Justine Chavez, 23, is not looking forward to graduation — because that means trying to find a job with a bachelor’s degree and no experience amid a pandemic and resulting recession.
“I have applied to entry level jobs, and have updated my resume showing my degree, and I’m having trouble getting call backs,” Chavez told Yahoo Money. “I’m kind of in a tough spot.”
She isn’t alone: According to a report by Glassdoor, entry level job openings dropped a whopping 68% in May, compared to the same time last year.
The platform analyzed the number of open jobs on the site containing the words “entry level” or “new grad” in the job title between May 1 and May 31 to determine the amount.
“With tens of millions of people newly unemployed, the class of 2020 has stepped into one of the worst job markets in history,” Glassdoor Senior Research Analyst Amanda Stansell wrote.
Overqualified, and underpaid?
Even in situations where these fresh grads secure jobs, some of them are finding those offers are being rescinded.
And the job market has pushed some to turn to jobs they’re likely to be overqualified for.
“New college grads are also applying to some lower-paying jobs that have shown resilience during the COVID-19 crisis and often allow remote work options,” the Glassdoor report stated. “Administrative assistant and sales representative were two of the jobs in the top 10 roles new grads were applying to in May.”
And the effects of the recession could be more than just underemployment in the near term.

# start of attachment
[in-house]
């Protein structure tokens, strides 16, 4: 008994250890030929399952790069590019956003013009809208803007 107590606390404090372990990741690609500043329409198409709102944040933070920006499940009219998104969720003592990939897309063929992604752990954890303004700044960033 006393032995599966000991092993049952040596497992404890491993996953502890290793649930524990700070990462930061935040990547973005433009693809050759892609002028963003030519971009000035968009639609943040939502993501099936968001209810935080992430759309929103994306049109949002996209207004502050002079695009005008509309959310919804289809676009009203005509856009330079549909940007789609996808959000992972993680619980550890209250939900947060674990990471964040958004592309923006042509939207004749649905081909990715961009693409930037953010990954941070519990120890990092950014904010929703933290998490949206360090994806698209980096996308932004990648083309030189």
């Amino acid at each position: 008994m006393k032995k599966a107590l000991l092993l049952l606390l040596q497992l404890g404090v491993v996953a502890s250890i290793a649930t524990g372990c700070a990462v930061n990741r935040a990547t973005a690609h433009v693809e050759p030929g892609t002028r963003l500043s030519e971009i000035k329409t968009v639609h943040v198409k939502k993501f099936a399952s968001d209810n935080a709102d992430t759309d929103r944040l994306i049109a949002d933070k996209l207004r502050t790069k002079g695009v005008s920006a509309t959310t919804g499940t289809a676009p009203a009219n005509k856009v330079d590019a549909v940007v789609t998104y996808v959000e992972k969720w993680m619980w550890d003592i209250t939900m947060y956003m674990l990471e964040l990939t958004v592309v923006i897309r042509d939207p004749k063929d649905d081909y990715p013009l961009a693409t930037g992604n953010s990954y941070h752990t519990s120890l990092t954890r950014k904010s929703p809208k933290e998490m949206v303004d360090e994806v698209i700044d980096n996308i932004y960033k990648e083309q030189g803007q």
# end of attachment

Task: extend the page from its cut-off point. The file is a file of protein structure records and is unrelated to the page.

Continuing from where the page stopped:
Previous research has found that graduating into a recession could set workers back in terms of earnings for as long as a decade when compared to graduates entering a normal market.
A paper by Northwestern University Professors Hannes Schwandt and Till M. von Wachter found that when comparing the periods between 1976 to 2015, workers who entered the labor market during periods of high unemployment — such as during a recession — lag behind on wages as much as 60% (if there is a three-point rise in unemployment).
Looking at those graduates’ total earnings in the first 10 years in the labor market, they lag behind income earned by workers entering normal times by 6%.
For Chavez, who had moved back home to California after finishing her degree at the University of North Texas, even finding temporary work is a challenge.
She said had applied for six to 10 temporary entry-level jobs, such as a receptionist, until she could build up her experience before entering her dream job as a sports reporter for the NFL Network.
She hasn’t heard back from any employers.
Aarthi Swaminathan is a reporter for Yahoo Finance.